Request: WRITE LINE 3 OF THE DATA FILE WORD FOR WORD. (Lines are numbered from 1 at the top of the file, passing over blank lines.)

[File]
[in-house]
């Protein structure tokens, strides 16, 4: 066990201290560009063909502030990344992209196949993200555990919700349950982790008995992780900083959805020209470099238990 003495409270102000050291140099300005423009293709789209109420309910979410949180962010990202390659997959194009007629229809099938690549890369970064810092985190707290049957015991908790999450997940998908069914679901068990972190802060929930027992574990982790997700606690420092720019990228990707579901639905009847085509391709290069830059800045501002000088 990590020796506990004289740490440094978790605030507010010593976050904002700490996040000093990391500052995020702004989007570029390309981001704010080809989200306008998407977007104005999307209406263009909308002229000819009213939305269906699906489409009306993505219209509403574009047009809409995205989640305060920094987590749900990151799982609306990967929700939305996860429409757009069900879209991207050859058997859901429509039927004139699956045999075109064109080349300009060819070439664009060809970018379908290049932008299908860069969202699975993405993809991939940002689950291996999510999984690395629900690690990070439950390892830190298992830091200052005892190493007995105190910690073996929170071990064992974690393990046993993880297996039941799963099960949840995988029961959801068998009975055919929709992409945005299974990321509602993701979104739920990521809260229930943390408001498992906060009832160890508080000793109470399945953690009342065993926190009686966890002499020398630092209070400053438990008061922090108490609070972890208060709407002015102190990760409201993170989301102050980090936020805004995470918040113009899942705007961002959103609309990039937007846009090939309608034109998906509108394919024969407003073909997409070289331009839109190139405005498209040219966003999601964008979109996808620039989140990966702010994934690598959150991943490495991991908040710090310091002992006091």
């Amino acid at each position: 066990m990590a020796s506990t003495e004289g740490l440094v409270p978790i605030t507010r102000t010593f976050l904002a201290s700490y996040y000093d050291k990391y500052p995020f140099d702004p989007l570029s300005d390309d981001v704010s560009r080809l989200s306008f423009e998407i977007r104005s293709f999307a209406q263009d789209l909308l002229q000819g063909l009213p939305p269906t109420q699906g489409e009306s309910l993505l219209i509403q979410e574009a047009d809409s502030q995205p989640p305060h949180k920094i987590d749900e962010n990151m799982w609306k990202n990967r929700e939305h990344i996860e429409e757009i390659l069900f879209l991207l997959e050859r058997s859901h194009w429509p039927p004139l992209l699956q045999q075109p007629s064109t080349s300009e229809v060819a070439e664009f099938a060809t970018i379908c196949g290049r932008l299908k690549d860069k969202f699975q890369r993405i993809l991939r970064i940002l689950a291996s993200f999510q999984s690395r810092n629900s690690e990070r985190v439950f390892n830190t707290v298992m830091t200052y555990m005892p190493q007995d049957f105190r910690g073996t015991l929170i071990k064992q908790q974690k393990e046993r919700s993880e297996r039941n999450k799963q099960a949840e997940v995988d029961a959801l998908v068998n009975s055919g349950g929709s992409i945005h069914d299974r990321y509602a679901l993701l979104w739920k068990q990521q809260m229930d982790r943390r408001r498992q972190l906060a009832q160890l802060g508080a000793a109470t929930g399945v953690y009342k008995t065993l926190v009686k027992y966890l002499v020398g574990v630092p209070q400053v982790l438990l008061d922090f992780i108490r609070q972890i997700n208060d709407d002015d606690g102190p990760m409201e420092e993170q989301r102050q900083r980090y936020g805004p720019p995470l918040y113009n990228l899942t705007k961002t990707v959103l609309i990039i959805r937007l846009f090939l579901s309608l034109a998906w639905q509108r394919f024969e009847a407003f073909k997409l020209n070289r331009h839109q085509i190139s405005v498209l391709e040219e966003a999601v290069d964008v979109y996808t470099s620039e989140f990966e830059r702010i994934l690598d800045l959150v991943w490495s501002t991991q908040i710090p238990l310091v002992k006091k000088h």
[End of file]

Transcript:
């Amino acid at each position: 066990m990590a020796s506990t003495e004289g740490l440094v409270p978790i605030t507010r102000t010593f976050l904002a201290s700490y996040y000093d050291k990391y500052p995020f140099d702004p989007l570029s300005d390309d981001v704010s560009r080809l989200s306008f423009e998407i977007r104005s293709f999307a209406q263009d789209l909308l002229q000819g063909l009213p939305p269906t109420q699906g489409e009306s309910l993505l219209i509403q979410e574009a047009d809409s502030q995205p989640p305060h949180k920094i987590d749900e962010n990151m799982w609306k990202n990967r929700e939305h990344i996860e429409e757009i390659l069900f879209l991207l997959e050859r058997s859901h194009w429509p039927p004139l992209l699956q045999q075109p007629s064109t080349s300009e229809v060819a070439e664009f099938a060809t970018i379908c196949g290049r932008l299908k690549d860069k969202f699975q890369r993405i993809l991939r970064i940002l689950a291996s993200f999510q999984s690395r810092n629900s690690e990070r985190v439950f390892n830190t707290v298992m830091t200052y555990m005892p190493q007995d049957f105190r910690g073996t015991l929170i071990k064992q908790q974690k393990e046993r919700s993880e297996r039941n999450k799963q099960a949840e997940v995988d029961a959801l998908v068998n009975s055919g349950g929709s992409i945005h069914d299974r990321y509602a679901l993701l979104w739920k068990q990521q809260m229930d982790r943390r408001r498992q972190l906060a009832q160890l802060g508080a000793a109470t929930g399945v953690y009342k008995t065993l926190v009686k027992y966890l002499v020398g574990v630092p209070q400053v982790l438990l008061d922090f992780i108490r609070q972890i997700n208060d709407d002015d606690g102190p990760m409201e420092e993170q989301r102050q900083r980090y936020g805004p720019p995470l918040y113009n990228l899942t705007k961002t990707v959103l609309i990039i959805r937007l846009f090939l579901s309608l034109a998906w639905q509108r394919f024969e009847a407003f073909k997409l020209n070289r331009h839109q085509i190139s405005v498209l391709e040219e966003a999601v290069d964008v979109y996808t470099s620039e989140f990966e830059r702010i994934l690598d800045l959150v991943w490495s501002t991991q908040i710090p238990l310091v002992k006091k000088h």